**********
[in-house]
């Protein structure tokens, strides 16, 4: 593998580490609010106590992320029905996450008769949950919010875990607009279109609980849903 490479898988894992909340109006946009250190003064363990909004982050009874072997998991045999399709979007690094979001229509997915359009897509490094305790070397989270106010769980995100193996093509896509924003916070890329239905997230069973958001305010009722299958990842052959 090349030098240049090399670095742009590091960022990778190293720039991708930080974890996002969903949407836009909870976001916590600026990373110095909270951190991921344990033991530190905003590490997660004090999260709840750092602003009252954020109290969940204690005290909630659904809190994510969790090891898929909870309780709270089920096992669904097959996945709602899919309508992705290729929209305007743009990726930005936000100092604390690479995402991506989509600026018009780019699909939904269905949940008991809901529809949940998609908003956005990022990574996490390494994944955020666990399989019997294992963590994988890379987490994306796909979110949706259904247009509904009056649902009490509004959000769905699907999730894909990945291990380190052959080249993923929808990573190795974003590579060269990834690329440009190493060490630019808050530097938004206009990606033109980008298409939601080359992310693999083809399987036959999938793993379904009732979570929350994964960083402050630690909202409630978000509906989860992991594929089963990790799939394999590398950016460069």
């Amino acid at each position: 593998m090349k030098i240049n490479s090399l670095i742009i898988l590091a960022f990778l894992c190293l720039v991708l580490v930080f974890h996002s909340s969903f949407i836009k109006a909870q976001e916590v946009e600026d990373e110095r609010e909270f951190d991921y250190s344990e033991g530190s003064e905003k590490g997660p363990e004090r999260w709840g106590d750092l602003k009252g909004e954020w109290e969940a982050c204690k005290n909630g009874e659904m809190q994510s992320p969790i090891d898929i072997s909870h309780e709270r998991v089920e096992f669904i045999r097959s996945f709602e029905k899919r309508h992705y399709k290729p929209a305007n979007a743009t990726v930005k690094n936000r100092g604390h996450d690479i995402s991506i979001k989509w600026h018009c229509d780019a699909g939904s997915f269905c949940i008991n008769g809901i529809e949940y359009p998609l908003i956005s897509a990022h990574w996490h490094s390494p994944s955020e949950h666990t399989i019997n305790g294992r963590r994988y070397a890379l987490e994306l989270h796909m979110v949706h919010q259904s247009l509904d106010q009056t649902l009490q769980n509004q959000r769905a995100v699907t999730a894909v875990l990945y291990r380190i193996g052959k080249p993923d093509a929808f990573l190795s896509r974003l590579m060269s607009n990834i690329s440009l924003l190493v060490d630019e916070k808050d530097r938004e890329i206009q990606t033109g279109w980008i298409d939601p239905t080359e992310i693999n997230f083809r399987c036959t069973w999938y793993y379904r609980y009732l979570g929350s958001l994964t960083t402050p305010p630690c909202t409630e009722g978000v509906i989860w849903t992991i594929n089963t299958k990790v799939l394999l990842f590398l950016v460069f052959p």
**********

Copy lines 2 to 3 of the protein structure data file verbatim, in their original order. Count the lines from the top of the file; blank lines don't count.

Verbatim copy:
């Protein structure tokens, strides 16, 4: 593998580490609010106590992320029905996450008769949950919010875990607009279109609980849903 490479898988894992909340109006946009250190003064363990909004982050009874072997998991045999399709979007690094979001229509997915359009897509490094305790070397989270106010769980995100193996093509896509924003916070890329239905997230069973958001305010009722299958990842052959 090349030098240049090399670095742009590091960022990778190293720039991708930080974890996002969903949407836009909870976001916590600026990373110095909270951190991921344990033991530190905003590490997660004090999260709840750092602003009252954020109290969940204690005290909630659904809190994510969790090891898929909870309780709270089920096992669904097959996945709602899919309508992705290729929209305007743009990726930005936000100092604390690479995402991506989509600026018009780019699909939904269905949940008991809901529809949940998609908003956005990022990574996490390494994944955020666990399989019997294992963590994988890379987490994306796909979110949706259904247009509904009056649902009490509004959000769905699907999730894909990945291990380190052959080249993923929808990573190795974003590579060269990834690329440009190493060490630019808050530097938004206009990606033109980008298409939601080359992310693999083809399987036959999938793993379904009732979570929350994964960083402050630690909202409630978000509906989860992991594929089963990790799939394999590398950016460069």
């Amino acid at each position: 593998m090349k030098i240049n490479s090399l670095i742009i898988l590091a960022f990778l894992c190293l720039v991708l580490v930080f974890h996002s909340s969903f949407i836009k109006a909870q976001e916590v946009e600026d990373e110095r609010e909270f951190d991921y250190s344990e033991g530190s003064e905003k590490g997660p363990e004090r999260w709840g106590d750092l602003k009252g909004e954020w109290e969940a982050c204690k005290n909630g009874e659904m809190q994510s992320p969790i090891d898929i072997s909870h309780e709270r998991v089920e096992f669904i045999r097959s996945f709602e029905k899919r309508h992705y399709k290729p929209a305007n979007a743009t990726v930005k690094n936000r100092g604390h996450d690479i995402s991506i979001k989509w600026h018009c229509d780019a699909g939904s997915f269905c949940i008991n008769g809901i529809e949940y359009p998609l908003i956005s897509a990022h990574w996490h490094s390494p994944s955020e949950h666990t399989i019997n305790g294992r963590r994988y070397a890379l987490e994306l989270h796909m979110v949706h919010q259904s247009l509904d106010q009056t649902l009490q769980n509004q959000r769905a995100v699907t999730a894909v875990l990945y291990r380190i193996g052959k080249p993923d093509a929808f990573l190795s896509r974003l590579m060269s607009n990834i690329s440009l924003l190493v060490d630019e916070k808050d530097r938004e890329i206009q990606t033109g279109w980008i298409d939601p239905t080359e992310i693999n997230f083809r399987c036959t069973w999938y793993y379904r609980y009732l979570g929350s958001l994964t960083t402050p305010p630690c909202t409630e009722g978000v509906i989860w849903t992991i594929n089963t299958k990790v799939l394999l990842f590398l950016v460069f052959p």